Ganoderma lucidum

Reishi is a mushroom used in Japanese/Chinese (ling-zhi) and Oriental medicine. The herb is the fruiting body of the mushroom.

Reishi an age old medicine cited thousands of years ago in texts and scripts as being a tonic for emperors known as an “elixir of life”. In fact, at one time in history, it was only available to the “ruling class”. Now, however, it’s made its way into kitchens of people from all walks of life.

Reishi as an Herb for Medicinal Uses

ReishiChinese medicine prescribed reishi for a multitude of maladies.

Reishi is mentioned in the first class of herbs in Shen Nong Ben Cao Jing for calming, benefiting vital energy (qi), and even improving one’s complexion.

The Chinese name ling zhi means “spirit plant”; in traditional Chinese medicine (TCM). Traditionally, reishi was used to treat hepatitis, hypertension, arthritis, nervous conditions, insomnia, lung disorders, and as a general tonic to “lighten weight and increase longevity”.

Pharmacological studies have confirmed that reishi is antiallergenic, anti-inflammatory, antiviral, antioxidant, immunostimulant, and expectorant, and that it suppresses coughs and increases coronary blood flow.

In the past two decades, Asian clinical studies have shown that reishi is effective in treating hepatitis, lowering cholesterol, and relieving bronchitis and asthma. It is also effective in relieving altitude sickness, as a calmative in anxiety and hypertension, and for reducing blood pressure. Reishi preparations are widely used in China and Japan and are increasingly well-known in the West.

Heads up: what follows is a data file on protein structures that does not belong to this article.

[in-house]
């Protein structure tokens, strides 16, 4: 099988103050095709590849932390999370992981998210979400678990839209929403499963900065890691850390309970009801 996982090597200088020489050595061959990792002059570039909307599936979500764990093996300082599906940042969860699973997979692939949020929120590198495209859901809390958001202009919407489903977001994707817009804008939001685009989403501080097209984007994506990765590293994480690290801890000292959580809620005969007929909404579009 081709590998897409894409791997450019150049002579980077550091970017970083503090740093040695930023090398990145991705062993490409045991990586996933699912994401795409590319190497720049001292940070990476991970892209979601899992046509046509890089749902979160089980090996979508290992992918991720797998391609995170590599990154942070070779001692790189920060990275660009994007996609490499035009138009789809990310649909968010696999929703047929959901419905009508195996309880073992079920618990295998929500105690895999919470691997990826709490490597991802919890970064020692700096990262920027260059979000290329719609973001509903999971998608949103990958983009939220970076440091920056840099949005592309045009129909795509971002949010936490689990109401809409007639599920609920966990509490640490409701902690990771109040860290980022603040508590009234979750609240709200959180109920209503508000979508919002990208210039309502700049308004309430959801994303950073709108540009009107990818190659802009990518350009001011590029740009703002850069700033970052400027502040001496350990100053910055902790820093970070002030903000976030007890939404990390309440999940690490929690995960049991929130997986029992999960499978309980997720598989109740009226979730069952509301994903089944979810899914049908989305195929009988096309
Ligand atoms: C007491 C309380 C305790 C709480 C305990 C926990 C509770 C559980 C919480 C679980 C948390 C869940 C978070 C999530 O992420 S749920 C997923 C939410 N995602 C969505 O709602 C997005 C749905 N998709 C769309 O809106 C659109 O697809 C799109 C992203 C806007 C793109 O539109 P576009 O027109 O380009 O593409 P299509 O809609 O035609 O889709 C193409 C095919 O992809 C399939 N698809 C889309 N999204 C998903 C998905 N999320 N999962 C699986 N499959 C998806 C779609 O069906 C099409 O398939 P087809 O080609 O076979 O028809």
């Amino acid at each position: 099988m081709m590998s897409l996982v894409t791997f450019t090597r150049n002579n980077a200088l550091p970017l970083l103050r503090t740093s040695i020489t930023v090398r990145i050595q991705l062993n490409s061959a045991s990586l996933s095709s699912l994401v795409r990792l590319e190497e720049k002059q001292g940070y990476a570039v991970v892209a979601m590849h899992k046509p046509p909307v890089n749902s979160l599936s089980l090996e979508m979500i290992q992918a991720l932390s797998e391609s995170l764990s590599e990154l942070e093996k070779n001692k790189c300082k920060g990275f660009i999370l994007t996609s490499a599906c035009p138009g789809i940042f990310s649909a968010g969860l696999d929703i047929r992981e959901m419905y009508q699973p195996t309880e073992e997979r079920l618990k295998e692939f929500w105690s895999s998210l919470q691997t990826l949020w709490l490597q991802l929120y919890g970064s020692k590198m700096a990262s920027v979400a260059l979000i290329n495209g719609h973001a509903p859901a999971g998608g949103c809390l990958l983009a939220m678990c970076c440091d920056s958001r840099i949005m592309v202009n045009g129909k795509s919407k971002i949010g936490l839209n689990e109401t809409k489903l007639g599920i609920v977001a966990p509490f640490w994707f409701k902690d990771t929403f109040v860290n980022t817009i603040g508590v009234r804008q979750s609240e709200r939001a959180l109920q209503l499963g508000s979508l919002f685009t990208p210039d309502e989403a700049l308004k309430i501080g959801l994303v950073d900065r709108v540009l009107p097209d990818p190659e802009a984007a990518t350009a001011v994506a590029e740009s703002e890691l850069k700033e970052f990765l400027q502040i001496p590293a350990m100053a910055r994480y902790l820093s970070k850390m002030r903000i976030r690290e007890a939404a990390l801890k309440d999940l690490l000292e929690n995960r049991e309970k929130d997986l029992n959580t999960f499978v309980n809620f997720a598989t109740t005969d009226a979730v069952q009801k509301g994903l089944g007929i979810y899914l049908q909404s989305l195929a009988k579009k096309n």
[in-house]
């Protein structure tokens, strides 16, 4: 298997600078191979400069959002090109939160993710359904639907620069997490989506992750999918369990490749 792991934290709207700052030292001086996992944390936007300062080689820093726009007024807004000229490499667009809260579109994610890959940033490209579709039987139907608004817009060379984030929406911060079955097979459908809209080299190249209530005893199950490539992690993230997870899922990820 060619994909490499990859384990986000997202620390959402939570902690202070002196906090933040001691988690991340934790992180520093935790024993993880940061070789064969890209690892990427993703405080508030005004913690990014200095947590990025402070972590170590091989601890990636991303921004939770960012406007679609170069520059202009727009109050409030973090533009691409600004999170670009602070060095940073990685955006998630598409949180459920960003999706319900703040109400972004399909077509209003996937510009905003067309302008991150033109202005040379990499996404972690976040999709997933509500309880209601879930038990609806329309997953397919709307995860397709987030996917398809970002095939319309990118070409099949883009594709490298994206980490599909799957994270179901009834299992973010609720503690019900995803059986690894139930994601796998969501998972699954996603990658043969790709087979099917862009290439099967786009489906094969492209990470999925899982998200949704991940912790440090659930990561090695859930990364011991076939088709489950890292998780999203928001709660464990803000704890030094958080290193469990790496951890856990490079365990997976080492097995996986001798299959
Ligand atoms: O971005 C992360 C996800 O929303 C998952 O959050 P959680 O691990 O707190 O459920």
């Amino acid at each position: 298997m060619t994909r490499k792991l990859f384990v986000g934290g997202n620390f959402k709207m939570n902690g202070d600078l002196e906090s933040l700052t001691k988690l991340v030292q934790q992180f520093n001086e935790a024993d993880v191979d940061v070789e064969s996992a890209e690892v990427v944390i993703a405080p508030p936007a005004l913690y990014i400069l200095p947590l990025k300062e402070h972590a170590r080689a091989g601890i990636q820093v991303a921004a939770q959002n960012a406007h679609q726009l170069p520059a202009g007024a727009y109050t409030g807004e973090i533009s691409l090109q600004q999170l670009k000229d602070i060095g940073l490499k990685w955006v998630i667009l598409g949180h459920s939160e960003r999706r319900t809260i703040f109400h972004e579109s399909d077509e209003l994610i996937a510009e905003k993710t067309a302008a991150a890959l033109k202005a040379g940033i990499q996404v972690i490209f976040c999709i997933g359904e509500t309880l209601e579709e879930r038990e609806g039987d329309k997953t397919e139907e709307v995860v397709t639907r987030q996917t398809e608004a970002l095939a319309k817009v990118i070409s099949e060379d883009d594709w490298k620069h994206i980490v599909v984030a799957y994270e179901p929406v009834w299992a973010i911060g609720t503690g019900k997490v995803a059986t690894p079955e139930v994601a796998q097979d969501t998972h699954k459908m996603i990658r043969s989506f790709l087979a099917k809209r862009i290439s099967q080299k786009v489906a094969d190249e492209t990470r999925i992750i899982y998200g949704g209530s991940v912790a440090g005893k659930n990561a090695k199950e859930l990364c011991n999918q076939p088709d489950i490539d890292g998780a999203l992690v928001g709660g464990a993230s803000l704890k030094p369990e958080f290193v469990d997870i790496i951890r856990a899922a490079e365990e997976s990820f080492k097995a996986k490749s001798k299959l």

A typical preparation is a tea decoction from the dried mushroom, which Chinese medicine usually calls for 1 to 8 grams of dried mushroom per 6 to 8-ounce cup of tea.

The powdered root can be sprinkled on food or in beverages, or made as a liquid herbal extract (non-standardized), and as an encapsulated (non-standardized) product from whole mushroom tops.

Modern medicine recommends its use as a daily dietary supplement and currently all of the research on this mushroom has indicated that regular consumption of Reishi is safe and effective.


Experimental studies have shown toxicity is very low. Rare side effects include dry throat, nosebleed, and upset stomach after long-term use.

Rare skin rashes have also been reported as well as an allergic reaction in one patient who received an injectable form of the drug in China.

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